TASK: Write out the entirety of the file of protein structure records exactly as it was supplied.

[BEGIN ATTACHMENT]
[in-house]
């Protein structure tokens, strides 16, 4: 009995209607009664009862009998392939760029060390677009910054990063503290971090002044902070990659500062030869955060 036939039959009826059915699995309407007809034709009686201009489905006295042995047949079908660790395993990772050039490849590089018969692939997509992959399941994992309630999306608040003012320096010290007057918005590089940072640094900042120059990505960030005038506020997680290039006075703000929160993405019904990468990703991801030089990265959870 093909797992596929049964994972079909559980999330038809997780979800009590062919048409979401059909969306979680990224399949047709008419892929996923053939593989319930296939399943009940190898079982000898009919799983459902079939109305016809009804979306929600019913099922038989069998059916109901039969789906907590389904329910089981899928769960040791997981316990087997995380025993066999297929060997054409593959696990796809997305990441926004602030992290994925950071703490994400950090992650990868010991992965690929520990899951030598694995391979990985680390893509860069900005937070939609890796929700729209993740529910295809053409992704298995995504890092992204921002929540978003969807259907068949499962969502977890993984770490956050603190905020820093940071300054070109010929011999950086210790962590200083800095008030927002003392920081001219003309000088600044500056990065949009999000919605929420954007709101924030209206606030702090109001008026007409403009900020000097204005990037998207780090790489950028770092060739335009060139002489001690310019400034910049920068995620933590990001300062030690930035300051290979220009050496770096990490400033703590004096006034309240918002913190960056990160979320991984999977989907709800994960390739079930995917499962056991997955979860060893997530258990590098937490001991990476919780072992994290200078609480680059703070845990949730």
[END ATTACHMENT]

[in-house]
């Protein structure tokens, strides 16, 4: 009995209607009664009862009998392939760029060390677009910054990063503290971090002044902070990659500062030869955060 036939039959009826059915699995309407007809034709009686201009489905006295042995047949079908660790395993990772050039490849590089018969692939997509992959399941994992309630999306608040003012320096010290007057918005590089940072640094900042120059990505960030005038506020997680290039006075703000929160993405019904990468990703991801030089990265959870 093909797992596929049964994972079909559980999330038809997780979800009590062919048409979401059909969306979680990224399949047709008419892929996923053939593989319930296939399943009940190898079982000898009919799983459902079939109305016809009804979306929600019913099922038989069998059916109901039969789906907590389904329910089981899928769960040791997981316990087997995380025993066999297929060997054409593959696990796809997305990441926004602030992290994925950071703490994400950090992650990868010991992965690929520990899951030598694995391979990985680390893509860069900005937070939609890796929700729209993740529910295809053409992704298995995504890092992204921002929540978003969807259907068949499962969502977890993984770490956050603190905020820093940071300054070109010929011999950086210790962590200083800095008030927002003392920081001219003309000088600044500056990065949009999000919605929420954007709101924030209206606030702090109001008026007409403009900020000097204005990037998207780090790489950028770092060739335009060139002489001690310019400034910049920068995620933590990001300062030690930035300051290979220009050496770096990490400033703590004096006034309240918002913190960056990160979320991984999977989907709800994960390739079930995917499962056991997955979860060893997530258990590098937490001991990476919780072992994290200078609480680059703070845990949730």